Wouldn’t the possibility exist that each experience could be something like the “parallel dimensions”(unsure what the name of this is) theory where each experience could be different relating to the individuals consciousness and beliefs, but all exist simultaneously, in other words to each his own, but I’m unsure how something like this could disprove it’s existence?

  9. Cris Post author

    I suppose the possibility exists but this isn’t saying much. We can imagine all kinds of things but it does not make them likely. Rather than conjuring a parallel dimension to explain these experiences, why not just start with something that we know exists (i.e., the brain) and which we also know reliably generates these kinds of experiences, on a cross-cultural basis, under certain conditions? I prefer to use Occam’s Razor, and the most parsimonious explanation should be the one we prefer.

  10. Patricia Moor

    I suggest you look at near death experiences on u tube where there are a considerable number of people from Muslim and other non-Christian faiths converting to Christianity as a direct result of their near death experiences, and a meeting with Jesus – I haven’t yet found any meetings with Mohammed – Both Christians and Muslims might baulk at n.d.e.’s that suggest reincarnation. I am still exploring the whole phenomenon as to what exactly these experiences are about but I have read “Consciousness beyond Life” by Dutch Cardiologist Pim van Lomel where he cites n.d.e.’s and lucid conciousness as well as verified out of body perceptions taking place during the period of time when all brain stem reflexes have stopped, all body reflexes have stopped, respiration has stopped, and blood flow to the brain has stopped – he sites one particular case which was well documented with E.E.G. recordings taken at the time.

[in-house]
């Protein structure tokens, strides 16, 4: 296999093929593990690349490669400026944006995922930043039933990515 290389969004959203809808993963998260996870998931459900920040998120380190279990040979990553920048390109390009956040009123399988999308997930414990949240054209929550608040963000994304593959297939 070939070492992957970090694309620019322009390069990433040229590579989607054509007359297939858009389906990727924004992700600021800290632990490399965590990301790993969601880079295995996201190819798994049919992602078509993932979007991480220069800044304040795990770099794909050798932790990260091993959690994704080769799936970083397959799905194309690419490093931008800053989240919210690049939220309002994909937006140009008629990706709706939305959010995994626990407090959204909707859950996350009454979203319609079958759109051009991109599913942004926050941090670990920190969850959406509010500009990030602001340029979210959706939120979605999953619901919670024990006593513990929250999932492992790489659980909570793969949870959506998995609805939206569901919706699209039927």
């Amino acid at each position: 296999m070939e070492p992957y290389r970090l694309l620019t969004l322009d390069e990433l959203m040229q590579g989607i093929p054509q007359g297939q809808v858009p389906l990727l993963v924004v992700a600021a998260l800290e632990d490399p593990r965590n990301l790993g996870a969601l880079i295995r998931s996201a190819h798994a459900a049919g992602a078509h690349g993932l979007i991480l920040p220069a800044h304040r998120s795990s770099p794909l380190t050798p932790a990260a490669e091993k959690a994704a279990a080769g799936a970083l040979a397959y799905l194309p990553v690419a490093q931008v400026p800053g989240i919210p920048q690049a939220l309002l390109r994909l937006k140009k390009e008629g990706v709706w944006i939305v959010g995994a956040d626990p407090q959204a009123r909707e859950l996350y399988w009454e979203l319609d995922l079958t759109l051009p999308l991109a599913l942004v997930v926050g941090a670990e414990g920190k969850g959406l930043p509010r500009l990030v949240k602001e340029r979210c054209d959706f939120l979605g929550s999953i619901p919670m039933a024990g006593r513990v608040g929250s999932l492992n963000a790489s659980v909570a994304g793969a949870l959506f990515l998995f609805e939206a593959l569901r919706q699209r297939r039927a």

11. Cris Post author